View synonyms for crackdown


[ krak-doun ]


  1. the severe or stern enforcement of regulations, laws, etc., as to root out abuses or correct a problem.

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Word History and Origins

Origin of crackdown1

1930–35, Americanism; noun use of verb phrase crack down

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Example Sentences

The latest crackdown by Nigeria’s central bank on cryptocurrency has elicited outrage and confusion in a country where virtual currency has boomed in the last five years.

From Quartz

Behind the scenes, marketers have been scrambling for answers in the days following Apple’s “early spring” deadline for its crackdown on companies using its Identifiers for Advertisers to track people.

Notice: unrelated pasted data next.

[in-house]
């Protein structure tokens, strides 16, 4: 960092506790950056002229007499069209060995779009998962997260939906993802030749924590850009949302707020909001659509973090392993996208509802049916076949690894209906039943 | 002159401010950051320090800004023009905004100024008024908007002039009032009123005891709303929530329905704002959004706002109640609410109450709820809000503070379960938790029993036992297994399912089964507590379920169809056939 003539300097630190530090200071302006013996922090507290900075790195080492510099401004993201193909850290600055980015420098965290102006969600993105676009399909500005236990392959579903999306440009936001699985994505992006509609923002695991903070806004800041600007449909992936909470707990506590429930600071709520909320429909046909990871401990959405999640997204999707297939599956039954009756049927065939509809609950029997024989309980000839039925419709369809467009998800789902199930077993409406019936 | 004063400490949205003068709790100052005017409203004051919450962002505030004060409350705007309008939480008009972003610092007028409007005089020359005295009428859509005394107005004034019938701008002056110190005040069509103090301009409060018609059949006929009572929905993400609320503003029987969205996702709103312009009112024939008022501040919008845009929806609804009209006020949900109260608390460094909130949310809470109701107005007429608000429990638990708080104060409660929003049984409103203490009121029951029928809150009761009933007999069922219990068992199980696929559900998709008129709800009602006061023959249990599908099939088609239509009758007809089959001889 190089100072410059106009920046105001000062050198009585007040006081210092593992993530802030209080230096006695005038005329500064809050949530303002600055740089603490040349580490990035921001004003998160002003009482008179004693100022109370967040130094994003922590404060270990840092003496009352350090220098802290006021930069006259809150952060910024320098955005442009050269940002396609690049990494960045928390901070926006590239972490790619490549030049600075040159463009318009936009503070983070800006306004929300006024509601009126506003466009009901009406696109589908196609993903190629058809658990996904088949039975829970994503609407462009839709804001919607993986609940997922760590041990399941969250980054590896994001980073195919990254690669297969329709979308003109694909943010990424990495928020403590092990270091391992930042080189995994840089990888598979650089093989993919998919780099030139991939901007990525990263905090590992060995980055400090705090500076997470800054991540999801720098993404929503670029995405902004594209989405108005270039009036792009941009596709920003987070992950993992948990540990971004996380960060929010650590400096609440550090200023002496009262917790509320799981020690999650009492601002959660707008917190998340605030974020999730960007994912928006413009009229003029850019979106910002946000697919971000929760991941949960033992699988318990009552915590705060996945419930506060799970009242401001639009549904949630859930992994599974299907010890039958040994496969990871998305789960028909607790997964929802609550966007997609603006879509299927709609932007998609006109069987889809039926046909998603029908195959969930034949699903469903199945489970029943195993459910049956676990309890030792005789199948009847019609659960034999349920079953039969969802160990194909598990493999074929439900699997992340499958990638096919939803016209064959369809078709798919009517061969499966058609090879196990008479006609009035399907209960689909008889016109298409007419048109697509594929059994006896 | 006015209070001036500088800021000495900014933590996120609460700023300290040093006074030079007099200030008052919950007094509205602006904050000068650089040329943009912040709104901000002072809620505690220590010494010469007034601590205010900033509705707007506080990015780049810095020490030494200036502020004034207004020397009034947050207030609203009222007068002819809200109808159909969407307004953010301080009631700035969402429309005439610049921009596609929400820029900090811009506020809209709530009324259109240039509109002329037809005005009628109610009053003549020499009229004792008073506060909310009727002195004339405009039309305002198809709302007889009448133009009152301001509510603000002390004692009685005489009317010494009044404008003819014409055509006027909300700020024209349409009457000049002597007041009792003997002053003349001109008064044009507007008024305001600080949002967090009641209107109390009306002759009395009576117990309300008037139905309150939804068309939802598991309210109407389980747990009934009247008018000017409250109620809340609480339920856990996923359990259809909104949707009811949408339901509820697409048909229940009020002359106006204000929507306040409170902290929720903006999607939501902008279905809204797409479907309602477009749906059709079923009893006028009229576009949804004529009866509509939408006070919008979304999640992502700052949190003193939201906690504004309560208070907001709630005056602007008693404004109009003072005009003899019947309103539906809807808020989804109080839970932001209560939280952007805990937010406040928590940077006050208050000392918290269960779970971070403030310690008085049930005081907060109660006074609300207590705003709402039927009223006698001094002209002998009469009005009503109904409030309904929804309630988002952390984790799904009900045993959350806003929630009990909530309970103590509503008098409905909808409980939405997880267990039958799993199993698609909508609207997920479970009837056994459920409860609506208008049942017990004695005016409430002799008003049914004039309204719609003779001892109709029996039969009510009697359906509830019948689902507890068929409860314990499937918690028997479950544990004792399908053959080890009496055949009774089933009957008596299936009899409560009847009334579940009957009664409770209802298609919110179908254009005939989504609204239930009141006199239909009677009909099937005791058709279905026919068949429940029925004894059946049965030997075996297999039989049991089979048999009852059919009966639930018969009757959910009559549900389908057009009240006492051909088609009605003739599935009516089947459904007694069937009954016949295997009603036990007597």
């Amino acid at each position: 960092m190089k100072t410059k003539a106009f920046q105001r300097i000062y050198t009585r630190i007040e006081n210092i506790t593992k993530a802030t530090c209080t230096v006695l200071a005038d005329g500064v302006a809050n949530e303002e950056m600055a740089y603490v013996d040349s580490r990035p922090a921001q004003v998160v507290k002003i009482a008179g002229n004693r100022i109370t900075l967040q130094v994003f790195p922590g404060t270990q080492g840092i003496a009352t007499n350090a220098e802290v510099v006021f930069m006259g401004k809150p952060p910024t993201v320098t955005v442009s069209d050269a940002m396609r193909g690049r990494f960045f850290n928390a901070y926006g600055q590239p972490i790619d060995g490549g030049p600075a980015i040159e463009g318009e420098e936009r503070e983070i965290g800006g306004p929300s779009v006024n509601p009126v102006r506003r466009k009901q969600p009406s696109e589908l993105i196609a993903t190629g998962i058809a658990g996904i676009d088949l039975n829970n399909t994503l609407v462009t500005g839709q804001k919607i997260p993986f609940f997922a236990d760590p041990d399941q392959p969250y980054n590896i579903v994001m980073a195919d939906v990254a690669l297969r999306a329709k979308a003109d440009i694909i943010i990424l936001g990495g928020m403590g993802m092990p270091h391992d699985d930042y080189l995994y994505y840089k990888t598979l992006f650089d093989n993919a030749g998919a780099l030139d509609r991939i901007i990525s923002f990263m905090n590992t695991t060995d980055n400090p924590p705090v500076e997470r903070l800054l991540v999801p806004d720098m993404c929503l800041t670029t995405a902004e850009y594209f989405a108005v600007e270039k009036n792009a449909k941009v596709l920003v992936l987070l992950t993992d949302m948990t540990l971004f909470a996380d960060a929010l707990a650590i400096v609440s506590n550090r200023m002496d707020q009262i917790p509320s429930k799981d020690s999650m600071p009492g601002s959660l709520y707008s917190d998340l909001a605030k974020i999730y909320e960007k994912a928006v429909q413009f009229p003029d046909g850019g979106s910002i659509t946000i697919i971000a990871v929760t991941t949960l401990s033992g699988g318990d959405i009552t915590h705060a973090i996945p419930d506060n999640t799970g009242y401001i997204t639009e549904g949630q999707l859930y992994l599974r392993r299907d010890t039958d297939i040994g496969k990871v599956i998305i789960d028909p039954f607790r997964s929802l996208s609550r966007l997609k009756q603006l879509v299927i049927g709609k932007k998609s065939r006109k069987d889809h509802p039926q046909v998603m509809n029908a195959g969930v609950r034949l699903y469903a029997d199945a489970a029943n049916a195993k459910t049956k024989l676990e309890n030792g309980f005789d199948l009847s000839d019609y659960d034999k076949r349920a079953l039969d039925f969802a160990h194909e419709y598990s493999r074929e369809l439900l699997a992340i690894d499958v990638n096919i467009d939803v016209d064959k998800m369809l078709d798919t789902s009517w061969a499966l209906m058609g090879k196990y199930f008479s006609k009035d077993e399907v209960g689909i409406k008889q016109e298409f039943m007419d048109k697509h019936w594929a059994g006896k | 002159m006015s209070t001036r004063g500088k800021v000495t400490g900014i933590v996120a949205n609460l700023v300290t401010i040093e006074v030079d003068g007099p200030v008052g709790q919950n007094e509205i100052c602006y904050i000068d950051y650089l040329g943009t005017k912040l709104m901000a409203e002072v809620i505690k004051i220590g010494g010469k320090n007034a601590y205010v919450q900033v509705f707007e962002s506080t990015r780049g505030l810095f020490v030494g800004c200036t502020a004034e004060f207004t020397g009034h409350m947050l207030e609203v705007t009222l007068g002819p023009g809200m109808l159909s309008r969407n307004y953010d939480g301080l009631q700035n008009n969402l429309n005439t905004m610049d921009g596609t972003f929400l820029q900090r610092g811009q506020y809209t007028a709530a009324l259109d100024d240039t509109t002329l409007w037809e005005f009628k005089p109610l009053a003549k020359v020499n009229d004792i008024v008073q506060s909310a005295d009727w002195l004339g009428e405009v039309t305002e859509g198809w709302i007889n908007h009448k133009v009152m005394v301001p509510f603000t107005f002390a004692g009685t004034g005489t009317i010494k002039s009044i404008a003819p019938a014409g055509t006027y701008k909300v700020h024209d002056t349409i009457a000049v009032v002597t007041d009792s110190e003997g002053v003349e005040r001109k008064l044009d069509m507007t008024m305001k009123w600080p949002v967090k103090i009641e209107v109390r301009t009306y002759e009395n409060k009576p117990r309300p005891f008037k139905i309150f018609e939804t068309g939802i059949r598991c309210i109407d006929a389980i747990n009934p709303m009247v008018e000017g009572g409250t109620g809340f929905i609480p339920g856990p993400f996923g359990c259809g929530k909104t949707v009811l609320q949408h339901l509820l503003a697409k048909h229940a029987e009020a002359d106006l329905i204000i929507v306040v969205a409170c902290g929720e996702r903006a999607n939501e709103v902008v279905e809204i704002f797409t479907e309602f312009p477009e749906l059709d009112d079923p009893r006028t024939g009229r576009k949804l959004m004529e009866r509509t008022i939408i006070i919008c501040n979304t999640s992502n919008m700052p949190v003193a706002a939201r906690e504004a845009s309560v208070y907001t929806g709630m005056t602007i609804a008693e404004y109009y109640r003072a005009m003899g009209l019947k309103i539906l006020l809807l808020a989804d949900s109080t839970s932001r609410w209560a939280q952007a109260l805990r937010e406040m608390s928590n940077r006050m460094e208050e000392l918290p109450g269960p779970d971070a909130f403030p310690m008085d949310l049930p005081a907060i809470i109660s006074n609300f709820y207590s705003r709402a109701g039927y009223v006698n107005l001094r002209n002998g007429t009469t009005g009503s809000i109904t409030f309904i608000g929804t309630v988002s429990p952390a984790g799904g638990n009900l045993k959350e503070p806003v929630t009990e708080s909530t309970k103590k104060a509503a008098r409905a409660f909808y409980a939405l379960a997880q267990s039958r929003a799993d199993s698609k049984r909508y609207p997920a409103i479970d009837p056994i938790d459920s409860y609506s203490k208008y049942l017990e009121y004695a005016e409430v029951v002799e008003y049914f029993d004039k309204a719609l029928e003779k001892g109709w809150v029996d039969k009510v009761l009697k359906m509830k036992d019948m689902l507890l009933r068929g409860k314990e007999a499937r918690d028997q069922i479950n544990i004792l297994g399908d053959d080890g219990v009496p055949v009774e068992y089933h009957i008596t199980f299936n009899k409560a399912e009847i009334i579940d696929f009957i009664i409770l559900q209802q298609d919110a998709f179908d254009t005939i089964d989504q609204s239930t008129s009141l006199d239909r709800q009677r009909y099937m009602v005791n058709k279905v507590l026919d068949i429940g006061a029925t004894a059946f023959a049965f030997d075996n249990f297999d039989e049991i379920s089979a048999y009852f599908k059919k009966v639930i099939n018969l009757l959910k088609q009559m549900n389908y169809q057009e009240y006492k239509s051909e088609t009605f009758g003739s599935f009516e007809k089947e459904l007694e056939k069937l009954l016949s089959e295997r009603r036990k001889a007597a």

From Digiday

The Kremlin said that the crackdown was appropriate and that the protests were led by “hooligans and provocateurs.”

Thousands have left their homes amid fears of a crackdown from Beijing.

From Quartz

With the authorities’ crackdown on FBK, she is well aware of the risks she faces.

From Time

A crackdown on a Tiananmen scale is on many minds, even if no one has the foggiest idea what Beijing is planning.

In total, nine infants have reportedly seized by the military in the crackdown.

“It dealt with the consequences of the Green Movement crackdown and how it affected the lives of a family,” said Panahi.

In other words, make fireworks less available for home misuse and develop an ever tougher crackdown on drunk drivers.

Florida, which began a pill mill crackdown in 2010, saw a 50 percent decrease in overdose deaths from oxycodone in 2012.

Then there was a crackdown on Catholics, with houses being searched for hiding places for priests.


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